The U.S. Environmental Protection Agency says it was all an accident when its team breached the Gold King Mine and spilled 3 million gallons of toxic wastewater into the Animas River. It says the water quality returned to normal just weeks after wastewater laden with more than 880,000 pounds of metals hit the river Aug. 5.
It says there’s no reason to monitor the water quality for more than a year or to make sure it’s safe for more than recreation. And it says EPA folks are up to the task.
That’s quite a tidal wave of effluent.
And what a relief that some New Mexico leaders are shoring up the old idiom “fool me once, shame on you, fool me twice, shame on me.” Not only has the state told the EPA it intends to sue the agency, the state of Colorado and the owners of two Colorado mines over the spill, New Mexico Environment Secretary Ryan Flynn has rejected claims that “everything is back to normal” and has said the agency needs to treat the spill as a human health issue because storms stir up the toxic sediment “and we’re seeing the levels of lead and other metals in the river increase well above safe drinking water standards.”
At the federal level, Rep. Steve Pearce, R-N.M., has introduced legislation to set up an independent inquiry into who was responsible for the Gold King Mine disaster (an internal email says the EPA team intentionally removed a dirt and rock plug from the mine’s entrance). It would also help “expedite claims for parties injured as a result of the spill. Lastly, the bill prevents a clear conflict of interest by allowing the state, instead of the EPA, to carry out a long-term water quality monitoring plan.”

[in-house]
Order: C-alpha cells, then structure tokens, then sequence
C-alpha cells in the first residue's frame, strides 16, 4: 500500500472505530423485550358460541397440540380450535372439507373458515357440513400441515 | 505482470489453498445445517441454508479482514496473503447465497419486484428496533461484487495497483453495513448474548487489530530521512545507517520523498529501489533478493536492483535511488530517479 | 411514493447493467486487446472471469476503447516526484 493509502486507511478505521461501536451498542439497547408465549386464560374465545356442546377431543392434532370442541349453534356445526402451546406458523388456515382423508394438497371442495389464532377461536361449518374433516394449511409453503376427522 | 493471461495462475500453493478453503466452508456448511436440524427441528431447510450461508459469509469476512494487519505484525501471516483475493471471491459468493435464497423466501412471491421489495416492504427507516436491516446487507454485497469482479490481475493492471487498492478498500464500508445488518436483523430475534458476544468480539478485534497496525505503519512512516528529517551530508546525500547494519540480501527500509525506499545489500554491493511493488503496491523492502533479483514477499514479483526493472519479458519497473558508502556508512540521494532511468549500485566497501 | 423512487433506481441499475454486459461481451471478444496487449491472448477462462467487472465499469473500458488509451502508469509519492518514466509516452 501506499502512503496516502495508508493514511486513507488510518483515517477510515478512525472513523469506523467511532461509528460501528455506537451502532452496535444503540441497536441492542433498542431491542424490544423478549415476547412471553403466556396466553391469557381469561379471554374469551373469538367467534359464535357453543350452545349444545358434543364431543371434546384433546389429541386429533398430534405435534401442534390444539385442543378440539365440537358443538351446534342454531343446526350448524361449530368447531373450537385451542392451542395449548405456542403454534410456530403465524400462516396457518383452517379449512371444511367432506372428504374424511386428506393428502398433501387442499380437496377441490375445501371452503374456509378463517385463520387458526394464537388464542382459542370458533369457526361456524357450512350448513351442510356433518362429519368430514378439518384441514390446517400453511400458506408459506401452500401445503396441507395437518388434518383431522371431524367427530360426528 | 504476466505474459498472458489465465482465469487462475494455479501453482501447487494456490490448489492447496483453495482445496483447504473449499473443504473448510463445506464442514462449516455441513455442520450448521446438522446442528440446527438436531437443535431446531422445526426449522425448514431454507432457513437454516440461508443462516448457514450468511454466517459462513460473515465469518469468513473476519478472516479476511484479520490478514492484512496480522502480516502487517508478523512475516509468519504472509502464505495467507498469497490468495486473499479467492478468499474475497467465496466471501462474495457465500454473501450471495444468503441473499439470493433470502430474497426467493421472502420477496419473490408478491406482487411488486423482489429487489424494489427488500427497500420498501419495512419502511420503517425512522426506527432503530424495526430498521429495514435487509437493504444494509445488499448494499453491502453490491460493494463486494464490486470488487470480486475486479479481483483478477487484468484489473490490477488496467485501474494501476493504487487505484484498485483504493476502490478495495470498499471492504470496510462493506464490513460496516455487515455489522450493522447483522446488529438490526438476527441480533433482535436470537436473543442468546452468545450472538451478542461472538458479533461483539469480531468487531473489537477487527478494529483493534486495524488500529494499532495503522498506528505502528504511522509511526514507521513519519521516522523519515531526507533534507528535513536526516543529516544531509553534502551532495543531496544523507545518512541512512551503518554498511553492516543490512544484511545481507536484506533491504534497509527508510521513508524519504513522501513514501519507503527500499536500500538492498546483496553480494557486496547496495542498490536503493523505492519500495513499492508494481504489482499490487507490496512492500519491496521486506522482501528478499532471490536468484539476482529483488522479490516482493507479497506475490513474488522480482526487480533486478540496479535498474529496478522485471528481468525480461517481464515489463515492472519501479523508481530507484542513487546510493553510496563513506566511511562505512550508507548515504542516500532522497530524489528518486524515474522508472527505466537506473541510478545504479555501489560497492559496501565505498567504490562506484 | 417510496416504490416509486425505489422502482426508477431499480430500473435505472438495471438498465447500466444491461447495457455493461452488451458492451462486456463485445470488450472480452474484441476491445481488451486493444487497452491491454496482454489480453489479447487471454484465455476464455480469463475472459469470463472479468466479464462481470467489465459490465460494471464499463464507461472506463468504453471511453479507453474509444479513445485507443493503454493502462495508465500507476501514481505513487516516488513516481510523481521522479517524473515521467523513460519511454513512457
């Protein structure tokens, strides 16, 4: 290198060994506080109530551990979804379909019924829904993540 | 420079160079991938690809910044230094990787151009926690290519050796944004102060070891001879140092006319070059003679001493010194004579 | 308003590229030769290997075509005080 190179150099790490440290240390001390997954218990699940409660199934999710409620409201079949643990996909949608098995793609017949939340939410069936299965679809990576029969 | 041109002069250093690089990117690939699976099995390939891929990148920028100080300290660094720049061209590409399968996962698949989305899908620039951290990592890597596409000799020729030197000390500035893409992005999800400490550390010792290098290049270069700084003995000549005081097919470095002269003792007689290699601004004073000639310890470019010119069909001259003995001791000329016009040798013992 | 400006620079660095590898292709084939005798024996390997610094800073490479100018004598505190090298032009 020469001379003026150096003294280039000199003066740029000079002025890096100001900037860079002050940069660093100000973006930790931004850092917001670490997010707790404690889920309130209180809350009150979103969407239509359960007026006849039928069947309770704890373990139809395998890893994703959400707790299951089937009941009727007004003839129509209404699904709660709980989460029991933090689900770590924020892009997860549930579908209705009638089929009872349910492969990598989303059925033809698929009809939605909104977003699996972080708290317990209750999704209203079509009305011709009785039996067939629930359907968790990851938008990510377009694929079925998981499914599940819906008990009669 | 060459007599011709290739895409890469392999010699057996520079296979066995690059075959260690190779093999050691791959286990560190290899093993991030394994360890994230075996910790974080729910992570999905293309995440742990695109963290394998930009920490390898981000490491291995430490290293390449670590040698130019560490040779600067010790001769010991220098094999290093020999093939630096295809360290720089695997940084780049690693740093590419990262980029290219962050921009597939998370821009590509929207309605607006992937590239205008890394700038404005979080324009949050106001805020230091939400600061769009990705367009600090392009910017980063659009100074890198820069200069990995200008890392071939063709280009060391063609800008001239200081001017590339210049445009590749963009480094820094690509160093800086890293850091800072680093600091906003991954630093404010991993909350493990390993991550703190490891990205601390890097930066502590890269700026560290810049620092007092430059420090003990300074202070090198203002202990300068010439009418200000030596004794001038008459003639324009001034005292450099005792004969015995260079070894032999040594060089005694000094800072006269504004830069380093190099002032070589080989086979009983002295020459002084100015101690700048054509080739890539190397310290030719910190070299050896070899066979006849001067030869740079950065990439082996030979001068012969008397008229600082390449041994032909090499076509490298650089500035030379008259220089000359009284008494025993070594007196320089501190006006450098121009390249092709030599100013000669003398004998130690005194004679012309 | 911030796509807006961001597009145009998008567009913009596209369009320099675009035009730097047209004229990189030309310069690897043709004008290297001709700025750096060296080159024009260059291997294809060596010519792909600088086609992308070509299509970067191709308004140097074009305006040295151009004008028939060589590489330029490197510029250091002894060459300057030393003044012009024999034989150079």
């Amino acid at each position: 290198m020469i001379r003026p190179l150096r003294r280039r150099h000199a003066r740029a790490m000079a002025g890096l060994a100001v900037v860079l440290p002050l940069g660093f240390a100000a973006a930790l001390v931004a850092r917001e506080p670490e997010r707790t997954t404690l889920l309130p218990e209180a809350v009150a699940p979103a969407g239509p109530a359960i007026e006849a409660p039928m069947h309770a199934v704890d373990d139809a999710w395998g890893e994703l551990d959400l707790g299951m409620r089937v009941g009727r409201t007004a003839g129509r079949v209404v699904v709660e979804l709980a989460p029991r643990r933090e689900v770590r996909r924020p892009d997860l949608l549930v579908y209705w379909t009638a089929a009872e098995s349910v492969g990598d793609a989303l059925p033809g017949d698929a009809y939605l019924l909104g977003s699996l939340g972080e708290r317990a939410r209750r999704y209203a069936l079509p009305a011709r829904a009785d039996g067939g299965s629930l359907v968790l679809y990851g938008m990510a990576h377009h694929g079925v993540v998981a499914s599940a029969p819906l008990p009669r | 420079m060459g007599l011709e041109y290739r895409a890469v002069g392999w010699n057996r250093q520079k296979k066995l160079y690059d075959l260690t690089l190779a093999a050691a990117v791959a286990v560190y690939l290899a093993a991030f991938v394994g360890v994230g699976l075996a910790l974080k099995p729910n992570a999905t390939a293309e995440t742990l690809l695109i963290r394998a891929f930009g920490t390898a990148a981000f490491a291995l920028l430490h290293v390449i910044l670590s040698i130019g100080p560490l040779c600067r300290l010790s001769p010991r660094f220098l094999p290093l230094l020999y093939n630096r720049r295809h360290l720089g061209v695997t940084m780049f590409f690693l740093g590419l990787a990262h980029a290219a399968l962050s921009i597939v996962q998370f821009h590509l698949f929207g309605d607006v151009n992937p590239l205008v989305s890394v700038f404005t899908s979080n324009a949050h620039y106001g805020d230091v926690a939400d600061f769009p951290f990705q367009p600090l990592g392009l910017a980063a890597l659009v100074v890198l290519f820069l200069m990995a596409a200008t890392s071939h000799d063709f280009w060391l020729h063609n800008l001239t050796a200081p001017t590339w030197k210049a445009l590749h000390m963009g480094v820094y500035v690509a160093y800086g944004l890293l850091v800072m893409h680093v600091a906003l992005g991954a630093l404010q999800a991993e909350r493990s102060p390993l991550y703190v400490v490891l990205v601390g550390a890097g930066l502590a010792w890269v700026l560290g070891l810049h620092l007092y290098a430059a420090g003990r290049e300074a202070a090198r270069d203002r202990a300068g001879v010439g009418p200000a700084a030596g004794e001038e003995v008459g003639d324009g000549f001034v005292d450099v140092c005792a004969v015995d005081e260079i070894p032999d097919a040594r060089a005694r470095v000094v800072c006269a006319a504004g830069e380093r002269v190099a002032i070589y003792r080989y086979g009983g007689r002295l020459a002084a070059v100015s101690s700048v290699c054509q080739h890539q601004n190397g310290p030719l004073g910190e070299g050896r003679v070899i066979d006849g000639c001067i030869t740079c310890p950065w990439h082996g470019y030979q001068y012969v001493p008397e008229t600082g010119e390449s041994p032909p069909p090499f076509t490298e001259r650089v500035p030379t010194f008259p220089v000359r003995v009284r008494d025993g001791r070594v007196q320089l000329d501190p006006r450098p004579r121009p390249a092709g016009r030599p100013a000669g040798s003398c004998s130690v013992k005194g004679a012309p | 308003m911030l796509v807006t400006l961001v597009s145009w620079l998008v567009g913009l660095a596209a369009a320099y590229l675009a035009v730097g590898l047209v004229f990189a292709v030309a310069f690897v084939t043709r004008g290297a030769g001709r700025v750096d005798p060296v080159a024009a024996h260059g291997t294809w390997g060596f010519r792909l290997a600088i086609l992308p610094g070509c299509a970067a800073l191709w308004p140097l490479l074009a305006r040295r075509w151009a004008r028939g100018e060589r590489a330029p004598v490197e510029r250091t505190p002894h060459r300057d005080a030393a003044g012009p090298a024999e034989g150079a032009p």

The rest of the state’s congressional delegation is urging the EPA to process reimbursement claims from the state and the Navajo Nation, set up a claims office to start processing compensation for victims and approve a long-term water monitoring plan acceptable to the state.
The mine spill fouled rivers in Colorado, New Mexico and Utah with millions of gallons of wastewater loaded with lead, arsenic and other contaminants. While the EPA wants to let responsibility for the disaster as well as residents’ safety flow downstream and become a local problem, Flynn, Pearce and others are right to step into the breach and demand federal accountability.
This editorial first appeared in the Albuquerque Journal. It was written by members of the editorial board and is unsigned as it represents the opinion of the newspaper rather than the writers.